The Hidden Costs of California’s Water Supply

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The Natural Resources Defense Council (NRDC) released a report in 2004 titled “Energy Down the Drain: The Hidden Costs of California’s Water Supply.” Especially in the western part of the United States, there is a tight connection between water and energy resources, as energy is needed to reliably treat and distribute water.

Because energy and water decision-making is often siloed, water planners are not generally taking into consideration the energy-related consequences of their planning.

The full report is available here as a pdf.

The authors carefully quantified the link between water and energy for three specific case studies – San Diego County’s future supply, the Westlands Water District, and the Columbia River basin (in the the Pacific Northwest). According to the report, the Westlands Water District is one of the largest agricultural users of water in the western United States.

The overarching message of the report is that decision makers should integrate energy issues in to water planning and decision-making. It also suggests a methodology for incorporating energy impacts into water planning.

The report contains numerous interesting tidbits:

  • “The more than 60,000 water systems and 15,000 wastewater systems in the United States are among the country’s largest energy consumers, using 75 billion kWh/year nationally – 3 percent of annual U.S. electricity consumption.”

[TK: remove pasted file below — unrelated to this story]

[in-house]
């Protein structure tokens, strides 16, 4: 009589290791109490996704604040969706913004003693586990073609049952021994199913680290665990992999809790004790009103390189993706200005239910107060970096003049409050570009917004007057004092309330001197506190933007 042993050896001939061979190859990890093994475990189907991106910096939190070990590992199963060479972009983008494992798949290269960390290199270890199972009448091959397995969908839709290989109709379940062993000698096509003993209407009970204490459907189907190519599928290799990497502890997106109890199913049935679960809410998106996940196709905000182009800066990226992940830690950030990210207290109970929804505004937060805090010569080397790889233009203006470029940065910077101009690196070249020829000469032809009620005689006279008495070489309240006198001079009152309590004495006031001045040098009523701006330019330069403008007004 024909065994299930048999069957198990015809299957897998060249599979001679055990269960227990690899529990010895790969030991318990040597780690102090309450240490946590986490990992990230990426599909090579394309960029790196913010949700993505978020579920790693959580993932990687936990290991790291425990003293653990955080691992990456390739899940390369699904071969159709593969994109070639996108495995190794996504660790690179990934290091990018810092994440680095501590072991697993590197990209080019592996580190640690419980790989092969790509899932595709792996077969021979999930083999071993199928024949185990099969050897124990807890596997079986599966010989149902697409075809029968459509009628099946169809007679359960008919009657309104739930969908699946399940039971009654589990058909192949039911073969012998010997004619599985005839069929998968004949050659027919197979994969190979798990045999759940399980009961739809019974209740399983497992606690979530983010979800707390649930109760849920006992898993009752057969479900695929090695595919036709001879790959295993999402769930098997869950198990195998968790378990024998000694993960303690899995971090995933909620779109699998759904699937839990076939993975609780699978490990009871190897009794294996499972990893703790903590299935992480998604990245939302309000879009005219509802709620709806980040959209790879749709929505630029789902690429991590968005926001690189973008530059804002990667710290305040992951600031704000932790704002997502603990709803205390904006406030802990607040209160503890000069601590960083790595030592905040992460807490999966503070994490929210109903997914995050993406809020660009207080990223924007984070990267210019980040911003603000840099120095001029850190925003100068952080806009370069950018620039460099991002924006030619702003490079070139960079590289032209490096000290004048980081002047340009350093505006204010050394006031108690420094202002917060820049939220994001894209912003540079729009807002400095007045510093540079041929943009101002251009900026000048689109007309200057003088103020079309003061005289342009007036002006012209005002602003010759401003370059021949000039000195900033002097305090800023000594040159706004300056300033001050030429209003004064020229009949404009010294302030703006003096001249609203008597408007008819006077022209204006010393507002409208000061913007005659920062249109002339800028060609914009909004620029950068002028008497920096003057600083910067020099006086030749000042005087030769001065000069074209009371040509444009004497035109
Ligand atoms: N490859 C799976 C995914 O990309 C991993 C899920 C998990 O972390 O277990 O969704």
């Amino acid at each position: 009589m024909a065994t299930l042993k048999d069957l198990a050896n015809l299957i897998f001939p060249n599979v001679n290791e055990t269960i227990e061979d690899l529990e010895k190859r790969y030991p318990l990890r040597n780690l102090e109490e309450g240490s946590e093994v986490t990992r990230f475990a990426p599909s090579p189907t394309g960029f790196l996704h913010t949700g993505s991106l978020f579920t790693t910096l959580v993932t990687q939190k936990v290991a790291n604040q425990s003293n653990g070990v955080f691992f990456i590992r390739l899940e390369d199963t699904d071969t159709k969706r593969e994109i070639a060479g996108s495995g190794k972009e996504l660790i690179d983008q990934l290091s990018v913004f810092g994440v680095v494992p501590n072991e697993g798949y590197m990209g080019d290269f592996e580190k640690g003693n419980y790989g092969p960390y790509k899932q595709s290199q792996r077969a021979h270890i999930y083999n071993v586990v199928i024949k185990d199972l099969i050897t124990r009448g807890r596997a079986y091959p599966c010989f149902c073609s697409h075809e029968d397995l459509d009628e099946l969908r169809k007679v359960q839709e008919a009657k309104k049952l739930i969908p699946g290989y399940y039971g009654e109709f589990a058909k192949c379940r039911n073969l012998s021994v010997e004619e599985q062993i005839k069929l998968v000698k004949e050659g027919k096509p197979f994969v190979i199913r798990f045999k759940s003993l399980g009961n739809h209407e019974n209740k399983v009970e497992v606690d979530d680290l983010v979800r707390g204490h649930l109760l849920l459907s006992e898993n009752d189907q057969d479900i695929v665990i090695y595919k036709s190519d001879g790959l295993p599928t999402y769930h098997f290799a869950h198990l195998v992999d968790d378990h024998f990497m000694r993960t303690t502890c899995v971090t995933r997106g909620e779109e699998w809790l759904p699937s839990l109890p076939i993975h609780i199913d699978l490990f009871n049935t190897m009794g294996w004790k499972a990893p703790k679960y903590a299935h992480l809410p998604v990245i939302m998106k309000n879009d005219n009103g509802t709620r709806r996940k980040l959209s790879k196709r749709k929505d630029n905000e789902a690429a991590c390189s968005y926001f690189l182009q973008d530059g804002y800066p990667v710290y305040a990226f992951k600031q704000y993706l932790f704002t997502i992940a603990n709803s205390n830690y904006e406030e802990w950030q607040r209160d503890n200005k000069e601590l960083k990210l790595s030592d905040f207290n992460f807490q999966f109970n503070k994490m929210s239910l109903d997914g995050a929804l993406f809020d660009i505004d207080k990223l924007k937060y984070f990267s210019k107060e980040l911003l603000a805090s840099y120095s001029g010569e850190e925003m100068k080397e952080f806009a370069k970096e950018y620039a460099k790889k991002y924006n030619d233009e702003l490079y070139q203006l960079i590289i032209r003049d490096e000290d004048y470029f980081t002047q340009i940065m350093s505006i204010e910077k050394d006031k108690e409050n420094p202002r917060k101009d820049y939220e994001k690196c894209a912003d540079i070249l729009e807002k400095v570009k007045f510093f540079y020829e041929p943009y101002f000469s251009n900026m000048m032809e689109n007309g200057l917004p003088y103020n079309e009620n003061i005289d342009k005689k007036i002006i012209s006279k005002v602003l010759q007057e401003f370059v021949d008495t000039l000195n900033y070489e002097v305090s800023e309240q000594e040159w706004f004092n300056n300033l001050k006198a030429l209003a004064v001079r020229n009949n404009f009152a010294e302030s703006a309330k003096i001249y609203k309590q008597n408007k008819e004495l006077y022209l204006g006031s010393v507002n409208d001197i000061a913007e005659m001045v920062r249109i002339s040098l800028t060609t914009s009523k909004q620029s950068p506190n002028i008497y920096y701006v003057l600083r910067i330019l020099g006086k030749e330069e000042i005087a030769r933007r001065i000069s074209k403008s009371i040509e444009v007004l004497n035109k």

• “According to the Association of California Water Agencies, water agencies account for 7 percent of California’s energy consumption and 5 percent of the summer peak demand.”
  • “Ninety percent of all electricity used on farms is devoted to pumping groundwater for irrigation.”
  • “End use of water – especially energy intensive uses like washing clothes and taking showers – consumes more energy than any other part of the urban water conveyance and treatment cycle.”
  • “When water is diverted for irrigation before it reaches a dam, an enormous amount of energy – the foregone energy production – is lost.”

Houses – Small, Reused, and Prefab

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A number of interesting house-related tidbits came my way this week, and I wanted to share a few favorites…

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NPR featured a story (with photos!) about incredibly tiny Japanese houses designed to fit on slivers of land. Every function and element has to be carefully considered.

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Mother Earth News featured a story about how some folks are reusing round, metal grain bins (also called grain silos) as houses. One architect, Mark Clipsham, specializes in putting one bin inside another (with a crane) and then filling the space with foam insulation to improve thermal performance – there are photos of his work here.

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And Treehugger featured a story about Michelle Kaufmann’s new “Zero” series of prefabricated homes. Her company is based in the Bay Area. Her website goes into more detail about the homes, and lists the “lessons learned” from her previous ventures into prefab, which are incorporated into this venture:

  1. Minimize button up work / maximize what is done off-site
  2. Have a system that can offer both efficiencies with repetition in module types, but designed to offer a great variety of overall configurations so each home can be uniquely composed for the specific site conditions and client goals.
  3. Use materials and systems that have been researched and tested for the optimal balance of beauty, longevity, sustainability and cost
  4. Maximize efficiencies in dimensions of materials by designing to construction and shipping “sweet spots” to reduce waste and costs

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